Adobe Flash – (formerly Macromedia Flash) has been with us since 1996, allowing animations, games and movies to be used on web pages. You’ll still find it installed on pretty much every computer system that regularly uses the web, but is all that about to change?
Many websites are dropping their use of Flash and moving to HTML 5 and CSS 3, which when used together can do everything that Flash could do and more. In this blog post we look at Flash and its future on the web and what actions you should consider if you use Flash on your website.
What Exactly Is Flash?
Flash is a software platform that allows video, games and animation to be displayed inside the web browser. For many years it was the web standard to incorporate any of these features onto your website.
In more a little more detail, Flash content is built a language called Action Script, which is largely based on the long standing web programming language, Java Script.
So What Is The Problem With Flash?
Flash can run scripts from within your web browser meaning that it has the potential to be used by hackers to spring malware and spyware onto a computer.
This means that Adobe have to constantly patch the Flash program to protect it from vulnerabilities that the bad guys would choose to exploit. If you have the Flash update settings set to manual, you’ll probably notice that Flash requests that you update it every few weeks. This goes unnoticed by those who have auto-update turned on.
Unfortunately, those who are have a malicious intent will reverse engineer a security update and use it to target computers that have not yet performed the security update process.
If you own a website that runs flash, it will be a target for hackers to compromise, so that they can use it to spring their malware onto the computers of your site visitors.
Just How Bad Is The Problem?
With just about every internet connected computer in the world having Flash installed the potential for malware infections is huge.
Mozilla and Google, the makers of popular browsers Firefox and Chrome, have recently updated their browsers to disable flash by default. When visiting a website that uses Flash in the latest versions of these browsers a message is displayed warning the user about the vulnerabilities of Flash. If the user still wants to use Flash, they need to visit the browser settings to opt in by activating it.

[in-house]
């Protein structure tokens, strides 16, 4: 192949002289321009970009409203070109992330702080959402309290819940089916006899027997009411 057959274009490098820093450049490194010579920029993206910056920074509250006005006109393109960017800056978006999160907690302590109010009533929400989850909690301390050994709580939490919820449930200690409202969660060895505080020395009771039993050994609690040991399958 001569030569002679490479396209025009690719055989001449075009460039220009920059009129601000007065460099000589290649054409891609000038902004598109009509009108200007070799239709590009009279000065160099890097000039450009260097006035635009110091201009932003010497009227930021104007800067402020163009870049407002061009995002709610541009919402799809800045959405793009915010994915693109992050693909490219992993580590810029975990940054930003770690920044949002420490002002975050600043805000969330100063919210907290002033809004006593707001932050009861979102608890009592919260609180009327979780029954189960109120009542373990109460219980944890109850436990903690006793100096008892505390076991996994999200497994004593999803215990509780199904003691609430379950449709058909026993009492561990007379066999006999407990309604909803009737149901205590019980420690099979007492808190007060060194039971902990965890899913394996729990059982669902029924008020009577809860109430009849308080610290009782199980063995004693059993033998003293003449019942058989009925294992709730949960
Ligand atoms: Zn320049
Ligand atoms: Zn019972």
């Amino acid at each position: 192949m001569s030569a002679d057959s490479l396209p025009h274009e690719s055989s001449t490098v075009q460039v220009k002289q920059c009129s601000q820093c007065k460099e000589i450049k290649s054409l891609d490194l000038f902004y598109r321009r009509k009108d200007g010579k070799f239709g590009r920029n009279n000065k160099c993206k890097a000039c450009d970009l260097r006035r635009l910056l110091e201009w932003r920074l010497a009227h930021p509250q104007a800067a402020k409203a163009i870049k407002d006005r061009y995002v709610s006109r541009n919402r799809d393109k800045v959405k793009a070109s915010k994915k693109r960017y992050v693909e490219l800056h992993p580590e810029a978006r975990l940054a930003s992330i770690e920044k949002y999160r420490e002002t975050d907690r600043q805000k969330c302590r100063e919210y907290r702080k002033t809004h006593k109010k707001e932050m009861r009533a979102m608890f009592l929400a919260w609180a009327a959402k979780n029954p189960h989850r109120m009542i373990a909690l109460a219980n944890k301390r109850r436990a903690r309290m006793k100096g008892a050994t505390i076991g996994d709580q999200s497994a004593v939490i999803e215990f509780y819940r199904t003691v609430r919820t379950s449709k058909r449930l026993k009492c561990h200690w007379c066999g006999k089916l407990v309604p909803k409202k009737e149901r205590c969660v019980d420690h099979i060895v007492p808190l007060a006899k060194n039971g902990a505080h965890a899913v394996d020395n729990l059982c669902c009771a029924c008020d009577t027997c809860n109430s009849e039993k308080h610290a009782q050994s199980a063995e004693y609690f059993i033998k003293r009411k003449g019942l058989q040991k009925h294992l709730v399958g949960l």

It isn’t just the browser manufacturers that are concerned about the threats from Flash. Facebook recently publicly asked Adobe to set an end of life date for Flash. Anyone who owns an apple mobile phone or tablet will know that Flash isn’t available on those devices. This isn’t because apple devices aren’t compatible. Steve Jobs, former CEO of Apple wrote an open letter revealing his thoughts on Flash in 2010 stating that because of its security vulnerabilities it would not be allowed on Apple mobile devices.
What Does This Mean For My Website?
If you are running Flash on your website to power animations, games or movies, now is the time to plan for its removal.
We spoke to our friend Liam of Identify Web Design, who told us “If you’re not sure if you have Flash on your website, talk it over with your web developer who will be able tell you if it is in use and what the options are for its replacement. With major browsers not allowing Flash by default you could be presenting a website to your visitors that doesn’t work properly. Removal of Flash has to be a top priority for the security of the website and its visitors.”
What Is The Alternative To Flash?
We already mentioned HTML 5 and CSS 3 earlier in this blog. Working together they allow for web developers to perform all the bells and whistles on your website that were possible in Flash. HTML 5 and CSS 3 aren’t add on scripts like Flash – they are simply the latest versions of the languages that mark-up and style your web pages. Best of all, HTML 5 and CSS 3 work on all devices, including Apple smartphone and tablets.
For webmasters, we hope that our article has been informative on the issues that exist with flash and provided you with a plan of action for protecting your website. If you have any further questions on Flash replacement we’d recommend talking to your web developer as Liam from identify suggested. Thanks for reading.